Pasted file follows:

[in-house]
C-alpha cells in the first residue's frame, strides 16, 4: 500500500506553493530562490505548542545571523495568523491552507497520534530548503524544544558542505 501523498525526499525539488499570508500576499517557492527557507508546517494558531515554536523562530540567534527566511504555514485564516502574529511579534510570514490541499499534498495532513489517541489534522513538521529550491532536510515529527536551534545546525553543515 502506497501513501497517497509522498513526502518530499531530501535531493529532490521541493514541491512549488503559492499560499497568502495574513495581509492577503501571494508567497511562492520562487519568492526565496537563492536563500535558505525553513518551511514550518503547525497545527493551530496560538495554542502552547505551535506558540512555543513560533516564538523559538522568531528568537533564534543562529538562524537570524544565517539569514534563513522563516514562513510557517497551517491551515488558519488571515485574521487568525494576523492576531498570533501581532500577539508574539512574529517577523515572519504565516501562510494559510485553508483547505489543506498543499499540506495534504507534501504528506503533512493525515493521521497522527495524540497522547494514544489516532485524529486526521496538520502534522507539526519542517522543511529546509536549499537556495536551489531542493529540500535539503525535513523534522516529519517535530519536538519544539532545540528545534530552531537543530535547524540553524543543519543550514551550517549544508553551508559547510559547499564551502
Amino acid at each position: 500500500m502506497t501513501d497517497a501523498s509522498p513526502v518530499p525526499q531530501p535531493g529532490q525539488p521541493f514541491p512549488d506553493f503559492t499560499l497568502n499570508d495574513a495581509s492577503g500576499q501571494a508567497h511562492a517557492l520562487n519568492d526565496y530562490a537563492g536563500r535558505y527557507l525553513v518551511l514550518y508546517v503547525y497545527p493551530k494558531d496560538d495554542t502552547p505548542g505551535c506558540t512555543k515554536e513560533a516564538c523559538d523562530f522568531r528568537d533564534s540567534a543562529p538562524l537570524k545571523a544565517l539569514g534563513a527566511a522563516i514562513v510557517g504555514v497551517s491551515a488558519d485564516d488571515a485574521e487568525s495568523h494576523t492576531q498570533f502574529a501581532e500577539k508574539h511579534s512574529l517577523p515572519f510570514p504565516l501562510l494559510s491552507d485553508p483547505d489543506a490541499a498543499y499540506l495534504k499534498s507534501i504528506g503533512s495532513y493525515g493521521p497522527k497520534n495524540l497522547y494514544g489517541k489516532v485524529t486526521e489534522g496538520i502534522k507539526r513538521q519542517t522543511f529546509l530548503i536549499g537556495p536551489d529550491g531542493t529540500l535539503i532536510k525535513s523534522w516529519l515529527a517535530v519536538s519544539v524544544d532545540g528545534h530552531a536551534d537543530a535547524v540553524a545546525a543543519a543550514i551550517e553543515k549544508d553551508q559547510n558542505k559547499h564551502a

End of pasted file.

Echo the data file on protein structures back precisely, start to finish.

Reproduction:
[in-house]
C-alpha cells in the first residue's frame, strides 16, 4: 500500500506553493530562490505548542545571523495568523491552507497520534530548503524544544558542505 501523498525526499525539488499570508500576499517557492527557507508546517494558531515554536523562530540567534527566511504555514485564516502574529511579534510570514490541499499534498495532513489517541489534522513538521529550491532536510515529527536551534545546525553543515 502506497501513501497517497509522498513526502518530499531530501535531493529532490521541493514541491512549488503559492499560499497568502495574513495581509492577503501571494508567497511562492520562487519568492526565496537563492536563500535558505525553513518551511514550518503547525497545527493551530496560538495554542502552547505551535506558540512555543513560533516564538523559538522568531528568537533564534543562529538562524537570524544565517539569514534563513522563516514562513510557517497551517491551515488558519488571515485574521487568525494576523492576531498570533501581532500577539508574539512574529517577523515572519504565516501562510494559510485553508483547505489543506498543499499540506495534504507534501504528506503533512493525515493521521497522527495524540497522547494514544489516532485524529486526521496538520502534522507539526519542517522543511529546509536549499537556495536551489531542493529540500535539503525535513523534522516529519517535530519536538519544539532545540528545534530552531537543530535547524540553524543543519543550514551550517549544508553551508559547510559547499564551502
Amino acid at each position: 500500500m502506497t501513501d497517497a501523498s509522498p513526502v518530499p525526499q531530501p535531493g529532490q525539488p521541493f514541491p512549488d506553493f503559492t499560499l497568502n499570508d495574513a495581509s492577503g500576499q501571494a508567497h511562492a517557492l520562487n519568492d526565496y530562490a537563492g536563500r535558505y527557507l525553513v518551511l514550518y508546517v503547525y497545527p493551530k494558531d496560538d495554542t502552547p505548542g505551535c506558540t512555543k515554536e513560533a516564538c523559538d523562530f522568531r528568537d533564534s540567534a543562529p538562524l537570524k545571523a544565517l539569514g534563513a527566511a522563516i514562513v510557517g504555514v497551517s491551515a488558519d485564516d488571515a485574521e487568525s495568523h494576523t492576531q498570533f502574529a501581532e500577539k508574539h511579534s512574529l517577523p515572519f510570514p504565516l501562510l494559510s491552507d485553508p483547505d489543506a490541499a498543499y499540506l495534504k499534498s507534501i504528506g503533512s495532513y493525515g493521521p497522527k497520534n495524540l497522547y494514544g489517541k489516532v485524529t486526521e489534522g496538520i502534522k507539526r513538521q519542517t522543511f529546509l530548503i536549499g537556495p536551489d529550491g531542493t529540500l535539503i532536510k525535513s523534522w516529519l515529527a517535530v519536538s519544539v524544544d532545540g528545534h530552531a536551534d537543530a535547524v540553524a545546525a543543519a543550514i551550517e553543515k549544508d553551508q559547510n558542505k559547499h564551502a